Clinton-Dole show raises money for Bennett College
As Hurricane Rita churned across the Gulf of Mexico on Sept. 21 preparing to visit certain devastation in a horrific sequel to Katrina, former President Clinton and former US Sen. Bob Dole bantered about philanthropy, bipartisanship and women in politics to guests in their evening finery who paid $500 to attend the fundraising gala for Bennett College at Greensboro’s Grandover Resort.
Esteemed guests such as United Negro College Fund President Michael Lomax and Shirley Ann Jackson, president of Rensselaer Polytechnic Institute in New York, noted Katrina and Rita’s destruction; poet Maya Angelou recited a poem that seemed to play upon the somberness of the global historic moment with lines such as, ‘“When we let the rifles fall from our shoulders and our children can drape their dolls in flags of truce,’” and, ‘“We are the true wonder of the world/ That is when, and only when, we come to it.’”
The website for former President George HW Bush and President Clinton’s hurricane relief fund flashed periodically across the ballroom’s two large screens, but the star attractions who sat for an informal conversation with college president Johnnetta Cole kept their remarks upbeat and focused on raising money for the college.
Some politicians go into lobbying or political consulting after completing their public service ‘— lucrative fields that trade on their knowledge and access to government. Others, like former President Carter, monitor human rights and elections around the world. Clinton and Dole, befitting their role as towering figures of the 1990s when privatization carried the day, have applied their energies to fundraising. Dole has raised money for the National World War II Memorial; Clinton has raised money for AIDS and HIV treatment and earthquake relief in India, along with his team effort with former President Bush to raise money for victims of the 2004 Indian Ocean tsunami and Hurricane Katrina.
‘“One of the most important things that has happened since the end of the Cold War is the empowerment of private citizens and their ability to address public problems,’” he said. ‘“I know I sound like a Republican. We’re partially privatizing some of our public objectives, and I think it’s a good thing. I have 200 employees who work for a plane ticket, room and board. We don’t have to pay what the government pays.’”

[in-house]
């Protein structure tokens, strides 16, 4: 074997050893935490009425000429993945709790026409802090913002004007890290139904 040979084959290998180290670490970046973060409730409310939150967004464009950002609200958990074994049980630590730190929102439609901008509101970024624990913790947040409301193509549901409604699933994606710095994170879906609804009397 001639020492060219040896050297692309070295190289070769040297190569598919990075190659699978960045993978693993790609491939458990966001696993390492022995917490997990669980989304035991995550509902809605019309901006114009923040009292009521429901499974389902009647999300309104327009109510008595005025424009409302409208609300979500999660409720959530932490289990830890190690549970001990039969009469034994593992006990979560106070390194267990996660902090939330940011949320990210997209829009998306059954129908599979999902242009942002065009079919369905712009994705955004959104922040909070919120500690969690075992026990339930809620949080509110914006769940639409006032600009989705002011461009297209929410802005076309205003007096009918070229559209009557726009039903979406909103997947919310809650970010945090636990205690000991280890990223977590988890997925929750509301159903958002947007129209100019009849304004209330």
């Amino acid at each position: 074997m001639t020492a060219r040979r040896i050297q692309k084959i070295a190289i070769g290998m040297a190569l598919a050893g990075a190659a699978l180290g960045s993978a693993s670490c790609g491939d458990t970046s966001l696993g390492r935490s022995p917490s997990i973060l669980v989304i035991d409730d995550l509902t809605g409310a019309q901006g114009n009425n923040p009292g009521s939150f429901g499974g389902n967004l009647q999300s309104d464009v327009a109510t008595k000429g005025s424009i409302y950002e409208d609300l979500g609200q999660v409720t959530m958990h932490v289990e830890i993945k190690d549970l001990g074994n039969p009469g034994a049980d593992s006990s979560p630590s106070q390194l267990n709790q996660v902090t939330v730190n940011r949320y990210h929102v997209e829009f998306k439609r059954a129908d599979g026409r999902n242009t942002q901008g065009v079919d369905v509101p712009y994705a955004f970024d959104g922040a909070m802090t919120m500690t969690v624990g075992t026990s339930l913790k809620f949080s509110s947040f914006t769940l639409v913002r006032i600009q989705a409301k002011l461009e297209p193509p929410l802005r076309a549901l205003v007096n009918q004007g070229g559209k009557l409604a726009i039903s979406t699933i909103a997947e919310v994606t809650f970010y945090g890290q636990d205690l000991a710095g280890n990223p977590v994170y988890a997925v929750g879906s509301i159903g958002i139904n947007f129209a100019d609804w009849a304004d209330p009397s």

Clinton and Dole, former political rivals ‘—’ Dole was the Republican Senate majority leader during the Democratic president’s first term and unsuccessfully challenged Clinton for the presidency in 1996 ‘— started appearing together after the Sept. 11, 2001 terrorist attacks. Clinton said their act receives increasingly less television coverage because the two retired politicians don’t throw enough barbs each other’s way. Bipartisanship was a strong theme of the evening whose tone was set by Cole’s gushing decorum (‘“May I invite to this platform to engage in conversation with us, the brother President Bill Clinton and the brother Senator Bob Dole.’”).
Clinton, who recently turned 59, and the 82-year-old Dole looked tired and the former president slouched in his upholstered chair for much of the hour-long conversation, but when Cole asked them if a woman could be elected president they worked their act with ragged good humor.
‘“Many of us believe the proper place for a woman is in the House’… and the Senate too,’” Cole said. ‘“Some of us would like to see the day when a woman is in a big, big house.’”
Dole quipped: ‘“Out in the Midwest, where I’m from, a big house is considered something else.’” To which Clinton rejoined: ‘“That’s where you spent eight years trying to send me.’”
Both the men’s wives currently serve in the US Senate, Republican Elizabeth Dole for North Carolina and Democrat Hillary Clinton for New York. Bob Dole handed the question off to his friend Clinton since Hillary Clinton is widely considered a contender for the Democratic presidential nomination in 2008.
‘“We’ll have troops in both Iraq and Afghanistan in the mid-term election of 2006 and maybe during the 2008 election,’” Clinton said. ‘“Security will be an issue. My gut is a woman could be elected president if she’s perceived as being strong and said and did all the right things.’”
‘“And voted for Roberts for chief justice?’” Dole asked.
Clinton made sure to have it both ways.
‘“Since I don’t get a vote in it and I don’t know how she’s going to vote, chances are however she decides to vote, I’ll be in agreement.’”
Through the banter and political parlor games, the two managed to avoid distracting the guests from the goal of supporting Bennett, one of only two historically black colleges for women in the country. At the end of the evening, Salisbury-based Food Lion, a subsidiary of the Belgian food retail company Delhaize, pledged $1.5 million towards the college’s campaign to raise money for student scholarships, faculty development and physical plant improvements. Earlier Cole told the group that the college had raised $25 million towards its $50 million goal.
Later, spokeswoman Wanda Mobley said the college took in more than $500,000 from corporate sponsorships and ticket sales, and was still counting donations. The event sold out, with more than 700 people attending.
Student Sharrelle Barber summed up the college’s optimistic stance when she paid tribute to Clinton.
‘“As you lean towards hope for this great nation, we lean towards hope and great expectations for Bennett College.’”
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